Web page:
Luang Phi Pasura and Luang Phi John over the remnants of our feast (taken with my 'old style' camera setting)

Peace Angels: Nicky, Joy and Anita

The monks even gave me a present!  A buddha pendant:


After my weekend at the temple, I came back to Chulalongkorn feeling full of peace and very loved.  All my wonderful Peace Revolution family are so genuinely caring. They go out of their way to give you compliments, and they are not just those kind of shallow “nice dress” kind of compliments that we Westerners throw around without much meaning.  They truly observe the things that you do that are good, and they actively “rejoice in your merits”.  For example, sometimes I would be doing something like trying really hard to cheer up a student who was a bit homesick, and later that day one of the crew would come up to me and say “I really love the way you notice when the students are feeling a bit sad and how you go out of your way to cheer them up”.  Or I’d come into the office out of the steamy hot weather outside and say “ahhh, airconditioning nirvana!” with a big grin and someone would say “I love how you are so enthusiastic about all the little things”!  There should be more of this in the world.  We really should learn from the Buddhist philosophy of always “seeing the good” in others and “rejoicing in their merits”.  It’s so easy to criticise, or to give half-hearted compliments in order to be “nice”.  It’s much harder to really see the good in others, and to make the effort to tell them – but I can tell you from experience – it’s truly worth the effort.  You end up surrounded by happiness and feeling truly loved!  Thank you Peace Revolution crew and the teaching monks – you have given me some of the most precious gifts of my life, and so much more than the video, the book and the buddha – you have taught me invaluable life lessons and been such good examples for me.  I rejoice in your merits and share mine with you with much love!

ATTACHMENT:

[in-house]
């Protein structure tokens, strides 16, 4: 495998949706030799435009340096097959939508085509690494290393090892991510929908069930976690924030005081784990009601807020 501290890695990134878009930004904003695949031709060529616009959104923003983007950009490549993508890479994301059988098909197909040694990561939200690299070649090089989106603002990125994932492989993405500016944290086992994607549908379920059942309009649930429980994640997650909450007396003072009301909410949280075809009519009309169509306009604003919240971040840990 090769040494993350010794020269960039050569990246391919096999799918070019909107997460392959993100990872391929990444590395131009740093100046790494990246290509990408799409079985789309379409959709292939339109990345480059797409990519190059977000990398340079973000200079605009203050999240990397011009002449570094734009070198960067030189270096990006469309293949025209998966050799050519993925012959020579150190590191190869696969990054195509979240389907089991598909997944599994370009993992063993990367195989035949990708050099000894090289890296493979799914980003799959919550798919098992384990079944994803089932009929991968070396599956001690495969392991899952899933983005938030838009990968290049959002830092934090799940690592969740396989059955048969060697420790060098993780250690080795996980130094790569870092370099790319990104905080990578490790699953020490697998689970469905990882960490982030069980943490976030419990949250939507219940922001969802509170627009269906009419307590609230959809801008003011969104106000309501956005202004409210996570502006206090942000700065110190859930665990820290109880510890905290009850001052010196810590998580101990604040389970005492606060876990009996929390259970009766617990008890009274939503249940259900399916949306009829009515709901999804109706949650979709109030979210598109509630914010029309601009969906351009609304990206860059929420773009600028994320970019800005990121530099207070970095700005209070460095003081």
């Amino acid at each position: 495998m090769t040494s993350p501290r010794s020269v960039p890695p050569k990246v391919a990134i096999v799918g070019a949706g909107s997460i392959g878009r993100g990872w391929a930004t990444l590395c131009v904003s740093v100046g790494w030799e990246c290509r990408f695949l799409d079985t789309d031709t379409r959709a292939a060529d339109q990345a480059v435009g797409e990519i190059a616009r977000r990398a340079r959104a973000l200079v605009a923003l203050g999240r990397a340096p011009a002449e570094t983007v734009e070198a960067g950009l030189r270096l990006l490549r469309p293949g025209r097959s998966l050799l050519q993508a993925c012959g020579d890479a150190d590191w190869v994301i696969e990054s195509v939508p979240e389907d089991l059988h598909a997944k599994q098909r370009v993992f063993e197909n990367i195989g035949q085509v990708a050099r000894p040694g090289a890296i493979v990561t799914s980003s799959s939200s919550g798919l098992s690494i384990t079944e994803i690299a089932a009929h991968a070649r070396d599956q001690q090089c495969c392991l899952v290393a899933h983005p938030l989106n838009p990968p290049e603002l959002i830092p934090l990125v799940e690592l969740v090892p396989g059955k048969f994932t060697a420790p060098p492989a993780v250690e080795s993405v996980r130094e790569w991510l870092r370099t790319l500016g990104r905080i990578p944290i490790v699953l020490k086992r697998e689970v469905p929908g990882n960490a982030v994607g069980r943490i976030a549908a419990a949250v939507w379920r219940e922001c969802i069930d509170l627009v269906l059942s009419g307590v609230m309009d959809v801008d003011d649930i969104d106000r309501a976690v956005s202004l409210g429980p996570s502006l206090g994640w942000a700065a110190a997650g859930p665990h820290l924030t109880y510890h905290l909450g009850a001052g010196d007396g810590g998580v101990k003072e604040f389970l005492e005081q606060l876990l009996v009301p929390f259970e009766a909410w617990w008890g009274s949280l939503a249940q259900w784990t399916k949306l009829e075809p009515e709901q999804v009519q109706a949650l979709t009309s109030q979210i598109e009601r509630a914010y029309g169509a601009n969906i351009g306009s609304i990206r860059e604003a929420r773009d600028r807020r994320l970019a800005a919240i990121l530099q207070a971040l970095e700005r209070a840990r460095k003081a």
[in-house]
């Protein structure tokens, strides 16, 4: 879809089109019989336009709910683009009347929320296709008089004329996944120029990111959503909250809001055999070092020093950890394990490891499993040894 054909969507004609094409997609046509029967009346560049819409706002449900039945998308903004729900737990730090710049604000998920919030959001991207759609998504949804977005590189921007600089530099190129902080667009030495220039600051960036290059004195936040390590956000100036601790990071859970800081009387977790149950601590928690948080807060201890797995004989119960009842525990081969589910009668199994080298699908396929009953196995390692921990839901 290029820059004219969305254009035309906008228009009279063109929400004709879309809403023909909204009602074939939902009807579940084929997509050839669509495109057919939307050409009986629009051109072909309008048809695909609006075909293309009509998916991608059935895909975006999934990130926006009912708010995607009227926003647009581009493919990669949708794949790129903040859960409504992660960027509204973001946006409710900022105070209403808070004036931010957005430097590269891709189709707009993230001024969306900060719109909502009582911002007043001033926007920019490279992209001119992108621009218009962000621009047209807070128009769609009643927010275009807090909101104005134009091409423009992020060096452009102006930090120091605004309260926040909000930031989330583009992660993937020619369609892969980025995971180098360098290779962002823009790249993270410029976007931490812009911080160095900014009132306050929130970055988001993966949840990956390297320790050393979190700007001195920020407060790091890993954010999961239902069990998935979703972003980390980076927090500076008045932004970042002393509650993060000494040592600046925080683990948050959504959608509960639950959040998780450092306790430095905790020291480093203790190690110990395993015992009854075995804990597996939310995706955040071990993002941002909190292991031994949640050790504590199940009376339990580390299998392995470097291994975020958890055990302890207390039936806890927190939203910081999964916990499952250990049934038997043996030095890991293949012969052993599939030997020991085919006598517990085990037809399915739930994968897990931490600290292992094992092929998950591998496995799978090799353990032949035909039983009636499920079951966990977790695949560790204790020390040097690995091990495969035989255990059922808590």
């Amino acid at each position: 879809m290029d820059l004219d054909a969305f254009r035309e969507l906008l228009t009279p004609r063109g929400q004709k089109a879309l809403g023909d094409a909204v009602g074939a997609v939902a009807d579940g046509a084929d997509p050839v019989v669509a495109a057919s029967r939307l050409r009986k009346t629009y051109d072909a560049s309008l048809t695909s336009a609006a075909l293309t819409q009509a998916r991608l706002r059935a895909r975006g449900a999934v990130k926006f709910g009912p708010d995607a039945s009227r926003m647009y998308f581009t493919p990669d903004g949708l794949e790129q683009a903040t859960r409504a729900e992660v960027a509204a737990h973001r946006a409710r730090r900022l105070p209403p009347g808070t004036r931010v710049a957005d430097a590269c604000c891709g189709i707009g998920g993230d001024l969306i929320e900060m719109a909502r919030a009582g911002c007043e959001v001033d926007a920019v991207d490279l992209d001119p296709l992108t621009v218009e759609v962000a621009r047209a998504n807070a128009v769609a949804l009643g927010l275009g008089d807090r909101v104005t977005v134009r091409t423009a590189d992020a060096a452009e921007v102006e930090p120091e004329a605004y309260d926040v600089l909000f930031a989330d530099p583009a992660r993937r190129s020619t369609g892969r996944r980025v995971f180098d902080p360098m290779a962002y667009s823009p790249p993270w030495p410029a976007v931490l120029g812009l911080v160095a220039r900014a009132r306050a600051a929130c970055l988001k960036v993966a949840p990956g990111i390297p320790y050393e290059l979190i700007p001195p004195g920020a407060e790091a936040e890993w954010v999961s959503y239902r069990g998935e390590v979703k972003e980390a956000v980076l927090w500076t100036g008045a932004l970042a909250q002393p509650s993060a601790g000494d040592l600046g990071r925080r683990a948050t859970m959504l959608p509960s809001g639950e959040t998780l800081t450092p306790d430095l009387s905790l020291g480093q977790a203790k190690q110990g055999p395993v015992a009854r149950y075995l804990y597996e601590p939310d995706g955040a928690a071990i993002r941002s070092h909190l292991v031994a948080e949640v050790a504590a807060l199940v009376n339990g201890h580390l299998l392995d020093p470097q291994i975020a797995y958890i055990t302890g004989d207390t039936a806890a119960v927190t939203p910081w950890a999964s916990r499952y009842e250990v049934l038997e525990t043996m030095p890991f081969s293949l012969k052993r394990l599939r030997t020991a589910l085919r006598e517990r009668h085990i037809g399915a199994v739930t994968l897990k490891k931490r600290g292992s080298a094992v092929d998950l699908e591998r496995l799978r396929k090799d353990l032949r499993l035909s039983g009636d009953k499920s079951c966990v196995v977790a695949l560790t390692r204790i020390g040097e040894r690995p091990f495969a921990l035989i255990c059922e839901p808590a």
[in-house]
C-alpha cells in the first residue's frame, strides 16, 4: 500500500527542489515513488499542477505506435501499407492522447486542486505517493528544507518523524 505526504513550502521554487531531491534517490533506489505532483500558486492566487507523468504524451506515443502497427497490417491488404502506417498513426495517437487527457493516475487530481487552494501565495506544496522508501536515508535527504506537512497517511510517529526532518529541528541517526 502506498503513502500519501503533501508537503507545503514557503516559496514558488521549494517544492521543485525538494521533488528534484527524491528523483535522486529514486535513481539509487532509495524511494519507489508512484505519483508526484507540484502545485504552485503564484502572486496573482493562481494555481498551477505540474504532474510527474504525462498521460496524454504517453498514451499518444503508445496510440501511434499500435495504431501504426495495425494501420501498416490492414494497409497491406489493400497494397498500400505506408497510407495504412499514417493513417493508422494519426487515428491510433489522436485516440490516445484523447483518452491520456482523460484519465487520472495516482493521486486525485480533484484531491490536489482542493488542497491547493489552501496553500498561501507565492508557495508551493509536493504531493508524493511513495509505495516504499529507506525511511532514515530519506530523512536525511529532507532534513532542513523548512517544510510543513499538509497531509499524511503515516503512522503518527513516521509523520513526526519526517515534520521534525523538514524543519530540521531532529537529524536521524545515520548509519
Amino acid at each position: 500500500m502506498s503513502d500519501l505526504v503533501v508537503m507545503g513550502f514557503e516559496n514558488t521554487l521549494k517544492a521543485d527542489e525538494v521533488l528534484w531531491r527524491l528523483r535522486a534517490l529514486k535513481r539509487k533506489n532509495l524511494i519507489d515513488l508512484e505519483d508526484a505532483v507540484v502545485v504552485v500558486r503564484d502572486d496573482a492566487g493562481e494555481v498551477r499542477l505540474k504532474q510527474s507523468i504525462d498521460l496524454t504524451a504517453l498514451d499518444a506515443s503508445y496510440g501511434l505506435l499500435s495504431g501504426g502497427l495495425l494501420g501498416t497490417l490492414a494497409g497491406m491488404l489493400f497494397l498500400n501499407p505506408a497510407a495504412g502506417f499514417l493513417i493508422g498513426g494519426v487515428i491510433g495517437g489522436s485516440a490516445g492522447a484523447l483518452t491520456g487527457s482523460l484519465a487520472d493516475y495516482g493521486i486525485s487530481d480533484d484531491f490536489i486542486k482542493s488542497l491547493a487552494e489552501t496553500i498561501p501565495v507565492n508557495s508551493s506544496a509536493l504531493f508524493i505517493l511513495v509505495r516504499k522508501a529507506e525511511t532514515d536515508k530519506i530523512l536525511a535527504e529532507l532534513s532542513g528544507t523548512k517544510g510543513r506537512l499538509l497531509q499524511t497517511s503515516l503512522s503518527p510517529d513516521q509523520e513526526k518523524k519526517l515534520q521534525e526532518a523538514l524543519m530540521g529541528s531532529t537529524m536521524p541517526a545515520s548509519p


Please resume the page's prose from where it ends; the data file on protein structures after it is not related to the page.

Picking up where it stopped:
Wonderful interview with the Dalai Lama on his 75th birthday

Buddhism, boxing and other interesting insights

This morning one of my Thai friends paid me what I consider to be the highest compliment.  She told me that I was the only foreigner who she could talk to about Buddhism because I actually understood what she was trying to say.  I was incredibly touched by that statement.  We have been having quite a few discussions about the trials and tribulations of life, love and trying to be a good person.  Both of us have done upasika training (although at different temples, with slightly different approaches – my friend had to shave her hair off!) and we have been trying to translate Buddhist teachings into our every day life.  It’s not so easy out here in the real world, when you are surrounded by worldly desires, and it’s good to have someone to talk through things with.